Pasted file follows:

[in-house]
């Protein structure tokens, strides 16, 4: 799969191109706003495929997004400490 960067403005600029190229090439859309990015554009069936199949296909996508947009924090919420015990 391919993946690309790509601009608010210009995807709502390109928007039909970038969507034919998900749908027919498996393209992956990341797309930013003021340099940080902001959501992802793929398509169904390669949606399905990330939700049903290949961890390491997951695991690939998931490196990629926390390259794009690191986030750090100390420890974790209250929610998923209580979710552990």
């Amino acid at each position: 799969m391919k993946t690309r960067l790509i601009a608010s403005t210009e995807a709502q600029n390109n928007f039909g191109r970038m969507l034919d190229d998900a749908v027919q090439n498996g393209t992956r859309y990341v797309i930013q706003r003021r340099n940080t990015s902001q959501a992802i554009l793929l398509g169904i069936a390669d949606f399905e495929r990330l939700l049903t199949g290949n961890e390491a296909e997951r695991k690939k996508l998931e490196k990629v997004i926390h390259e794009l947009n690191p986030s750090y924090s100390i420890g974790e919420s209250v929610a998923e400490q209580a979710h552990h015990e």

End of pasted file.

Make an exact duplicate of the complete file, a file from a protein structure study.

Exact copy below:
[in-house]
């Protein structure tokens, strides 16, 4: 799969191109706003495929997004400490 960067403005600029190229090439859309990015554009069936199949296909996508947009924090919420015990 391919993946690309790509601009608010210009995807709502390109928007039909970038969507034919998900749908027919498996393209992956990341797309930013003021340099940080902001959501992802793929398509169904390669949606399905990330939700049903290949961890390491997951695991690939998931490196990629926390390259794009690191986030750090100390420890974790209250929610998923209580979710552990």
């Amino acid at each position: 799969m391919k993946t690309r960067l790509i601009a608010s403005t210009e995807a709502q600029n390109n928007f039909g191109r970038m969507l034919d190229d998900a749908v027919q090439n498996g393209t992956r859309y990341v797309i930013q706003r003021r340099n940080t990015s902001q959501a992802i554009l793929l398509g169904i069936a390669d949606f399905e495929r990330l939700l049903t199949g290949n961890e390491a296909e997951r695991k690939k996508l998931e490196k990629v997004i926390h390259e794009l947009n690191p986030s750090y924090s100390i420890g974790e919420s209250v929610a998923e400490q209580a979710h552990h015990e």